Elgygytgyn Lake, Russia

Elgygytgyn is a crater lake in Chukotka. Located on the Anadyr plateau, in the Anadyr region, about 390 kilometers north-west of Anadyr. The name is translated from Chukchi as "white lake".


Physical and geographical characteristics

The diameter of the lake is about 12 kilometers;
depth in the central part of 169 m;
maximum depth - 174 m;
area - 119 km²;
volume - 14.1 km³;
catchment area - 293 km²;
the average temperature is about 3 ° C in the bottom layers and about 0 ° C at the surface;
height above sea level - 489 m.
For most of the year, the surface of the lake is covered with ice; in some years it does not have time to melt even in summer. The shores of the lake are bound by permafrost, its thickness is 481 m. About 50 tributaries flow into the lake. In the mouths of rivers and streams, the lake water in summer can warm up to +7 +10 ° C. The Enmyvaam River flows out of the lake (a tributary of the Belaya River, Anadyr basin).

There are no permanent settlements of people near the lake, there are no roads to it.

The bottom sediments of the lake have a depth of more than 200 m and are a repository of information about the conditions of the natural environment of this region over the past three and a half million years.



Three types of char (palii) live in water layers of Lake Elgygytgyn of different depths: large and predatory Boganid char (below), as well as planktivorous smallmouth char, and long-feather char (above). Svetovidov's long-finned char (Salvethymus svetovidovi) is a narrow-range fish species, described in 1990, not found anywhere outside this lake. In order to protect it, the lake was declared a natural monument of Chukotka.



The lake is a water-filled depression in the earth's surface that was formed about 3.6 million years ago.

The basin of the lake is of meteorite origin and is an impact crater (astroblem) filled with water and sediments. For a long time, there was an assumption that this is a volcanic crater, but it was refuted by the results of drilling the bottom of the lake in 2008. The crater is located in acid rocks of volcanic origin (including tuffs) and at the time of research was the only impact crater known on Earth in rocks of this type.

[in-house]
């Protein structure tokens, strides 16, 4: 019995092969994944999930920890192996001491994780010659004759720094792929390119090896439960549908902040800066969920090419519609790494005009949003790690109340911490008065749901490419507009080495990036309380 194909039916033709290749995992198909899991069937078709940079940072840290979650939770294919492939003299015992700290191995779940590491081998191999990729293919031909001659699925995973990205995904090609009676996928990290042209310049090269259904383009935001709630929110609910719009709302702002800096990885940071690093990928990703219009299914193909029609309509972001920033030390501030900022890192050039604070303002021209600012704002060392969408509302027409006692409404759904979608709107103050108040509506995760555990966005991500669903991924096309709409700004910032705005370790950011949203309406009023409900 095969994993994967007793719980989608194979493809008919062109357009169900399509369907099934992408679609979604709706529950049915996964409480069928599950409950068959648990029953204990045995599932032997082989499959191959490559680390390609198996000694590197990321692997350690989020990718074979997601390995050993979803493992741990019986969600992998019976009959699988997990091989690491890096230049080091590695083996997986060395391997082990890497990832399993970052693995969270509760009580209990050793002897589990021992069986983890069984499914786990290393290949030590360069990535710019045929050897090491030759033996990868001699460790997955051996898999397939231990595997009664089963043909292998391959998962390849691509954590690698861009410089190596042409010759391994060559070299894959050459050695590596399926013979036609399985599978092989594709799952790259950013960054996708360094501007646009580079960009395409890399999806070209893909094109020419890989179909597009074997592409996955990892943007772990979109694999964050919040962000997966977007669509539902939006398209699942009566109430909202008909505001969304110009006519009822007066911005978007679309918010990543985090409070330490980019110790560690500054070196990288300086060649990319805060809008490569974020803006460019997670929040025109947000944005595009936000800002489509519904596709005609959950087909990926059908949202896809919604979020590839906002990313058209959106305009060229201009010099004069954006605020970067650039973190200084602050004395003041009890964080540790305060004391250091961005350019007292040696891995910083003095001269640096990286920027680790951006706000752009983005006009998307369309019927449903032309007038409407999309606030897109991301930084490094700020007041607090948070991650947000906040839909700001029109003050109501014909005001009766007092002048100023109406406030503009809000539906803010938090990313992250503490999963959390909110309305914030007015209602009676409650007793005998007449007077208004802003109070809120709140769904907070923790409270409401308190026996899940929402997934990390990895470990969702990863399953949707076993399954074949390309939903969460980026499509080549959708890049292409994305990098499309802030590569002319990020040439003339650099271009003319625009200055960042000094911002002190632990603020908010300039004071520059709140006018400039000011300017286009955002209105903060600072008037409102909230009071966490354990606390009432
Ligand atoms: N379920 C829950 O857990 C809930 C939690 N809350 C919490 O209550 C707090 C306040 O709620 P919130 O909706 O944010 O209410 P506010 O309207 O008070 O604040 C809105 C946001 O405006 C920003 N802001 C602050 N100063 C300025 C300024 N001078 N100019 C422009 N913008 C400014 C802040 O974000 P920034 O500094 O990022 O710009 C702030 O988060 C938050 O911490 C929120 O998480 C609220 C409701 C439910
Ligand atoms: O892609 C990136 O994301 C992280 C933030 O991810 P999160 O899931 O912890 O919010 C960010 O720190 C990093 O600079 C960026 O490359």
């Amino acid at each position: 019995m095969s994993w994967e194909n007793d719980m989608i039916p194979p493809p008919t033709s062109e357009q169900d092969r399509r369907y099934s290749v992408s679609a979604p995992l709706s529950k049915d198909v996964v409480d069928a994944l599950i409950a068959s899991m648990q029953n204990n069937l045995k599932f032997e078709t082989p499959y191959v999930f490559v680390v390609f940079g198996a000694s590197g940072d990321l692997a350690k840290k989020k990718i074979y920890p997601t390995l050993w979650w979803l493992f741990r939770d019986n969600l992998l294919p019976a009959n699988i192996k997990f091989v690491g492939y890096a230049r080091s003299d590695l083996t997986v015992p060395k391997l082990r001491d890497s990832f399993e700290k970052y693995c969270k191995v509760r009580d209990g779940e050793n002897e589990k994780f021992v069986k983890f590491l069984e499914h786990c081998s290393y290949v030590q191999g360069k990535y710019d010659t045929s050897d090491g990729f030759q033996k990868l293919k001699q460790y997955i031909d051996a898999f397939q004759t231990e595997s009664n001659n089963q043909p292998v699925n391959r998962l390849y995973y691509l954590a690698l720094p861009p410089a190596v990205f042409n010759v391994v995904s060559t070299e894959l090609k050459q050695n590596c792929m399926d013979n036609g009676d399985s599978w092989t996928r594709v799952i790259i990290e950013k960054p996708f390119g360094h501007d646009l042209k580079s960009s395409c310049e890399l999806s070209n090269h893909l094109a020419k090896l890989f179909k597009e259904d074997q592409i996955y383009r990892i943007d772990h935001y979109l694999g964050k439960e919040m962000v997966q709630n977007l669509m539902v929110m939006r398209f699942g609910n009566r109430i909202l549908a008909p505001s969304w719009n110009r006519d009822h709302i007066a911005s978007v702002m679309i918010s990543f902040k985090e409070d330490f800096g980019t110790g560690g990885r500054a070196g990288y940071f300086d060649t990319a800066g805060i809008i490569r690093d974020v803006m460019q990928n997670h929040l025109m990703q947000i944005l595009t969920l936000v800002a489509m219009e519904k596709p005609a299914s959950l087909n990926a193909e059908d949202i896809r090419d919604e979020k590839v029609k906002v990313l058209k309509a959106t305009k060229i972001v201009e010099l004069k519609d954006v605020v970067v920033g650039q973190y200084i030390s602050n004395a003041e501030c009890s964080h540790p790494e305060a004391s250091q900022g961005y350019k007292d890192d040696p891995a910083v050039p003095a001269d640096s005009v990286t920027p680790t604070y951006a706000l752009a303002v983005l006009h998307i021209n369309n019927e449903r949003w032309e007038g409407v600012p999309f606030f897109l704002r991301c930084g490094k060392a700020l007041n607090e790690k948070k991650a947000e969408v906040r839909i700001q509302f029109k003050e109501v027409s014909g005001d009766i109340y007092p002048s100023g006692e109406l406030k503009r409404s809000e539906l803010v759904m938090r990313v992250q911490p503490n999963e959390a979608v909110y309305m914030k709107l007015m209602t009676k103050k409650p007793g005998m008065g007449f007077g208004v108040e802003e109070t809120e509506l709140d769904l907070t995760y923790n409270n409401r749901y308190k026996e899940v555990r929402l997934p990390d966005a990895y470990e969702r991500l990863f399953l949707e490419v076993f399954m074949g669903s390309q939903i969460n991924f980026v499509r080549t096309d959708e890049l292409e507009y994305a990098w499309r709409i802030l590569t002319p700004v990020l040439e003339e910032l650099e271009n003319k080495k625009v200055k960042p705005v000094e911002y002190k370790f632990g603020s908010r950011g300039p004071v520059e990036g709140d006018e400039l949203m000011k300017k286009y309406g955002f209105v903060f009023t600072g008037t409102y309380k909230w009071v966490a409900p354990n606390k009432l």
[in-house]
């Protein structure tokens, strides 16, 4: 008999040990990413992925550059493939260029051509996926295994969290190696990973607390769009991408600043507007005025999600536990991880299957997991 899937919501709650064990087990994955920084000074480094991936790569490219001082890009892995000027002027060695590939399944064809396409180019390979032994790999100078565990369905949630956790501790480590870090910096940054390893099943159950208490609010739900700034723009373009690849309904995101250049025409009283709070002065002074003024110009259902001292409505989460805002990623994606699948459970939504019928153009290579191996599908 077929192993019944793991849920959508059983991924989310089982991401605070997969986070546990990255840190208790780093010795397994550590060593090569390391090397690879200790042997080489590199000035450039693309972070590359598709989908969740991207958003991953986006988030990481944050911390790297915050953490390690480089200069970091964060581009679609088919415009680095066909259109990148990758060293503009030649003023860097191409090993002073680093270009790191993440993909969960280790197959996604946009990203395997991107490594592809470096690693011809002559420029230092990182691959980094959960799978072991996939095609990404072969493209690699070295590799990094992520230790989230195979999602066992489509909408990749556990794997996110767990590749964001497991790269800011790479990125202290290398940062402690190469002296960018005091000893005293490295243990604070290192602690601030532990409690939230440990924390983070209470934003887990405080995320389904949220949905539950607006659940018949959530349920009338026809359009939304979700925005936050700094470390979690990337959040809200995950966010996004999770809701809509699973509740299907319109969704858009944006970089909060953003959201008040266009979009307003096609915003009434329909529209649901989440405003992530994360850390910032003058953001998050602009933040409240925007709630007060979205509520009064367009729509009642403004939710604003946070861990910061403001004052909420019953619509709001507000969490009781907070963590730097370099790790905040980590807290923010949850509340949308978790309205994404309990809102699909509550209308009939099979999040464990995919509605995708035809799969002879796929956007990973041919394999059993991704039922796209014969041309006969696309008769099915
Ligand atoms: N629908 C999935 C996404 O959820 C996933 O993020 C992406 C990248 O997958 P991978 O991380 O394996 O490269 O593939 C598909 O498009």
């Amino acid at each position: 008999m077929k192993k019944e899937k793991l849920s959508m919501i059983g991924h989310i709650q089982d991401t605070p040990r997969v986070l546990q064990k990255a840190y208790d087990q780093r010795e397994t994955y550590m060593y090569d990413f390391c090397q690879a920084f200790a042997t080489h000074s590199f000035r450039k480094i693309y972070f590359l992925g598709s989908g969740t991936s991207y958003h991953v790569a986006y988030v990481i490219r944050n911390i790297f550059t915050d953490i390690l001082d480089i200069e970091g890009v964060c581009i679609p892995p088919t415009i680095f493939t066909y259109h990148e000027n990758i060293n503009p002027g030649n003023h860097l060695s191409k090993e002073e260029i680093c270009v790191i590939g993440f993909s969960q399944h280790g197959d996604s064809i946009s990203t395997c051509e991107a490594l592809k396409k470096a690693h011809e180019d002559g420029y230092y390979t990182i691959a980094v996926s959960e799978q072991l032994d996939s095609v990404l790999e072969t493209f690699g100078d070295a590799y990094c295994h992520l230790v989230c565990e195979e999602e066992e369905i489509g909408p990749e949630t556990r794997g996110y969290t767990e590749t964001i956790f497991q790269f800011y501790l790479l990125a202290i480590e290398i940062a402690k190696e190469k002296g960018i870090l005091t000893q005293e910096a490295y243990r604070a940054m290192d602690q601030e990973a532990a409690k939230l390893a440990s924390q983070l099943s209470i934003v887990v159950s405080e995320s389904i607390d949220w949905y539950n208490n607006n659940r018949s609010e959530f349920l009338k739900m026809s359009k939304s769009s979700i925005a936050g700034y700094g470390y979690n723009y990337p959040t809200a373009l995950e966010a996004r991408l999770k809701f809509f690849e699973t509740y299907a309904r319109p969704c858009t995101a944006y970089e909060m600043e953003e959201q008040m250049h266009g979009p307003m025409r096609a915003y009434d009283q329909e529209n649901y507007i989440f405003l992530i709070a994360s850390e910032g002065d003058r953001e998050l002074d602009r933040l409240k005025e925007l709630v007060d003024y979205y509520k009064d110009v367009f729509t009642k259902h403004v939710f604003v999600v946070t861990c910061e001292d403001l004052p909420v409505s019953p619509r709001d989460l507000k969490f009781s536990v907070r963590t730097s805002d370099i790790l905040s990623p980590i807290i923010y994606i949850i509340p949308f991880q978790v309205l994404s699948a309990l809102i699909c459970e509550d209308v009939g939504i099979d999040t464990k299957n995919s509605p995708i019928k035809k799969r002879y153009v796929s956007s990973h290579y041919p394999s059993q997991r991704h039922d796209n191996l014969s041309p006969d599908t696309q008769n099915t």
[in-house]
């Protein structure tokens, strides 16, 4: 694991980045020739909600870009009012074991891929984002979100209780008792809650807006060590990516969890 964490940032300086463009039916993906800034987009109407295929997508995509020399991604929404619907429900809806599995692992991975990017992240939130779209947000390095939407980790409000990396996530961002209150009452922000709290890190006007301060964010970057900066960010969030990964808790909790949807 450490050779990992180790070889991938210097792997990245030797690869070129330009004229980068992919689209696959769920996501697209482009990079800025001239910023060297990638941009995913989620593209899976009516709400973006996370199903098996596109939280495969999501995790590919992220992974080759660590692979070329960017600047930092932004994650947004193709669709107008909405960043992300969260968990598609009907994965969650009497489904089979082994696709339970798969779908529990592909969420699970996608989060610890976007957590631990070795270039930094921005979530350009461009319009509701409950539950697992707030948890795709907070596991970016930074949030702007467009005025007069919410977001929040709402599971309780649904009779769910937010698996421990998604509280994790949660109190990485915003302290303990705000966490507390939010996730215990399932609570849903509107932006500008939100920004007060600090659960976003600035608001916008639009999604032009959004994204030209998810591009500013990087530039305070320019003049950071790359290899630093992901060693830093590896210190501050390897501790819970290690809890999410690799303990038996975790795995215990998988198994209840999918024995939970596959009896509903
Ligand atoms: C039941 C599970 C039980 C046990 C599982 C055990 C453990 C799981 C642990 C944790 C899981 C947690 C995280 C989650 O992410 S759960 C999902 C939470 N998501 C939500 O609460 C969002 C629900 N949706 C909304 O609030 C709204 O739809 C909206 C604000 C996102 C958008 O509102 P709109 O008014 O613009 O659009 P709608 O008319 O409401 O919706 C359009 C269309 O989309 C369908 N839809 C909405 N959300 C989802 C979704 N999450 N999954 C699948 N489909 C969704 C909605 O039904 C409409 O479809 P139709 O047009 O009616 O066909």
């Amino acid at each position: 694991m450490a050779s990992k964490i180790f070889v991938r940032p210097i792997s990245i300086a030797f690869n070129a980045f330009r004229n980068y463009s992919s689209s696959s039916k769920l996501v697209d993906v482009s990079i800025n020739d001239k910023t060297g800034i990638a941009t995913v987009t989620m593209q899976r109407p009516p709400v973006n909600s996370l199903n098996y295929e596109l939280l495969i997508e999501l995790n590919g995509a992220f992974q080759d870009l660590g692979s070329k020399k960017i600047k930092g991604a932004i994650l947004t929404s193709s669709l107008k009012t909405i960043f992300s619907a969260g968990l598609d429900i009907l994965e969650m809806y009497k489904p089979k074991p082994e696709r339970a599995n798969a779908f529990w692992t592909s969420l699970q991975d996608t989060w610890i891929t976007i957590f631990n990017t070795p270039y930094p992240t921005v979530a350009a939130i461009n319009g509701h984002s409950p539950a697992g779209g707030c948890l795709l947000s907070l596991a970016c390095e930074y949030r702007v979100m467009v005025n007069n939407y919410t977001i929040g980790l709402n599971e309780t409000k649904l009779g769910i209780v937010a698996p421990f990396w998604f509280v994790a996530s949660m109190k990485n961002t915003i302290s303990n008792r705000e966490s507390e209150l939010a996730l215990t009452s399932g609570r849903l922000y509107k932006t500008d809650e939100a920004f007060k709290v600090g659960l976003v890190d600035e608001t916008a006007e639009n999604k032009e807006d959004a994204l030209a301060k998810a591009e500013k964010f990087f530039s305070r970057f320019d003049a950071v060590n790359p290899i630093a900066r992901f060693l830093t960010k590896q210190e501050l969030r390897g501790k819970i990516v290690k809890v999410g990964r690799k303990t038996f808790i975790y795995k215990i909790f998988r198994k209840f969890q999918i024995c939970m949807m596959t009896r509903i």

The first lake was described by Sergei Vladimirovich Obruchev in the 1930s. In his works, this lake was called Elgydhyn.

In the 1950s, research was carried out by employees of the Anadyr permafrost station. The depths were measured, the temperature was measured, water samples were taken, the lake shoreline was surveyed, rock samples were taken from wells and outcrops, samples of lake bottom sediments, plankton samples, control samples of lake water.

In 1984, an expedition to the lake was undertaken by the Magadan writer Albert Miftakhutdinov, dedicating it to the 50th anniversary of Oleg Kuvaev.

In the 1980s-1990s, specialists from the North-Eastern Complex Research Institute (Magadan) worked on the lake. Many articles and books have been published on the results of the expeditions.

In 1998, 2000, 2003, 2008 and 2009, international expeditions went to the lake: researchers from the Institute of Geology and Geophysics of the University of Leipzig, the Institute for Polar and Marine Research named after I. Alfred Wegener (Germany), Massachusetts and Alaska Universities (USA), Russian scientists from the Arctic and Antarctic Research Institute of Roshydromet (St. Petersburg) and the North-Eastern Complex Research Institute of the Far Eastern Branch of the Russian Academy of Sciences. The international project "Paleoclimate of Lake Elgygytgyn" is funded by the USA and Germany.

In August 2020, employees of the Kronotsky Nature Reserve, Moscow State University named after I. MV Lomonosov, Institute of Ecology and Evolution. A. N. Severtsov RAS and Institute of Developmental Biology named after NK Koltsov RAS, within the framework of a scientific expedition, conducted research on the ichthyofauna of Lake Elgygytgyn. Scientists also collected hydrobiological materials - samples of invertebrates that inhabit the bottom of the lake and the water column. Instrumental complex measurements of the parameters of the fish habitat have been carried out. Further processing of field materials will reveal many mysteries of the unique lake and its surroundings.


 Drilling the bottom of the lake in 2008-2009

In the winter of 2008-2009. An international group of scientists from Russia, Germany and the United States drilled the bottom of Lake Elgygytgyn with equipment installed on the ice and studied the bottom sediments of the lake and the rocks beneath them.

A well drilled under a 225-meter layer of lacustrine deposits revealed a layer of shock breccia - suevite, more than 200 meters thick. Rocks of this type are formed only in impact craters - thus, the meteoric origin of the lake has been confirmed.